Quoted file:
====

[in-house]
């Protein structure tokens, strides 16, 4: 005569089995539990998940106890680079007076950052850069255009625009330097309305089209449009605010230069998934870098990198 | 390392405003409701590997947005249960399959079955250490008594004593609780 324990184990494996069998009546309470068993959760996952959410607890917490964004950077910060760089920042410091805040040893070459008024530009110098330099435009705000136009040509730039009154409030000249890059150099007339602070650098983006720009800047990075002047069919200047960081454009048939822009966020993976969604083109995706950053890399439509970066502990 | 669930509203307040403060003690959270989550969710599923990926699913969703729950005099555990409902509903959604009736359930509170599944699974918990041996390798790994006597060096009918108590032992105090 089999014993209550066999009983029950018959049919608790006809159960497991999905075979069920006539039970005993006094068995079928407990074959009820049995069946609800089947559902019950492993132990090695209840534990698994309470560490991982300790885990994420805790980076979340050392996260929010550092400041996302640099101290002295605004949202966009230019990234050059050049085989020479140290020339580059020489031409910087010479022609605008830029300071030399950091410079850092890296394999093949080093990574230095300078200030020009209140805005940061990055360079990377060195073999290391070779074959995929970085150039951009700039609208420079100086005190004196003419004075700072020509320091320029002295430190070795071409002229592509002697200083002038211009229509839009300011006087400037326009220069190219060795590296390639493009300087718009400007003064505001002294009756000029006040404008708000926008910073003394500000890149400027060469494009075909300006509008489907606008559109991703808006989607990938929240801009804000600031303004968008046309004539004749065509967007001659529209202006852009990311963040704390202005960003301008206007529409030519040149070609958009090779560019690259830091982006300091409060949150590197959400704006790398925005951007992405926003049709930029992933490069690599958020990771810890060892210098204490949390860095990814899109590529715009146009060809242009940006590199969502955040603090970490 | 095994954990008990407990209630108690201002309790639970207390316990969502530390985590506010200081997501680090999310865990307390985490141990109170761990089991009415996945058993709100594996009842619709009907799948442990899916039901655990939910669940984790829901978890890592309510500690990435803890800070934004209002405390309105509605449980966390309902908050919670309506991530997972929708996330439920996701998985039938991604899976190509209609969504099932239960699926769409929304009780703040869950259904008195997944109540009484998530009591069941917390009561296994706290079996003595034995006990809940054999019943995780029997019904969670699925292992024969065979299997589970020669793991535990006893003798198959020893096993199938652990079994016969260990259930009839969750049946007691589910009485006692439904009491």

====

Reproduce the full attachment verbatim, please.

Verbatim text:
[in-house]
């Protein structure tokens, strides 16, 4: 005569089995539990998940106890680079007076950052850069255009625009330097309305089209449009605010230069998934870098990198 | 390392405003409701590997947005249960399959079955250490008594004593609780 324990184990494996069998009546309470068993959760996952959410607890917490964004950077910060760089920042410091805040040893070459008024530009110098330099435009705000136009040509730039009154409030000249890059150099007339602070650098983006720009800047990075002047069919200047960081454009048939822009966020993976969604083109995706950053890399439509970066502990 | 669930509203307040403060003690959270989550969710599923990926699913969703729950005099555990409902509903959604009736359930509170599944699974918990041996390798790994006597060096009918108590032992105090 089999014993209550066999009983029950018959049919608790006809159960497991999905075979069920006539039970005993006094068995079928407990074959009820049995069946609800089947559902019950492993132990090695209840534990698994309470560490991982300790885990994420805790980076979340050392996260929010550092400041996302640099101290002295605004949202966009230019990234050059050049085989020479140290020339580059020489031409910087010479022609605008830029300071030399950091410079850092890296394999093949080093990574230095300078200030020009209140805005940061990055360079990377060195073999290391070779074959995929970085150039951009700039609208420079100086005190004196003419004075700072020509320091320029002295430190070795071409002229592509002697200083002038211009229509839009300011006087400037326009220069190219060795590296390639493009300087718009400007003064505001002294009756000029006040404008708000926008910073003394500000890149400027060469494009075909300006509008489907606008559109991703808006989607990938929240801009804000600031303004968008046309004539004749065509967007001659529209202006852009990311963040704390202005960003301008206007529409030519040149070609958009090779560019690259830091982006300091409060949150590197959400704006790398925005951007992405926003049709930029992933490069690599958020990771810890060892210098204490949390860095990814899109590529715009146009060809242009940006590199969502955040603090970490 | 095994954990008990407990209630108690201002309790639970207390316990969502530390985590506010200081997501680090999310865990307390985490141990109170761990089991009415996945058993709100594996009842619709009907799948442990899916039901655990939910669940984790829901978890890592309510500690990435803890800070934004209002405390309105509605449980966390309902908050919670309506991530997972929708996330439920996701998985039938991604899976190509209609969504099932239960699926769409929304009780703040869950259904008195997944109540009484998530009591069941917390009561296994706290079996003595034995006990809940054999019943995780029997019904969670699925292992024969065979299997589970020669793991535990006893003798198959020893096993199938652990079994016969260990259930009839969750049946007691589910009485006692439904009491």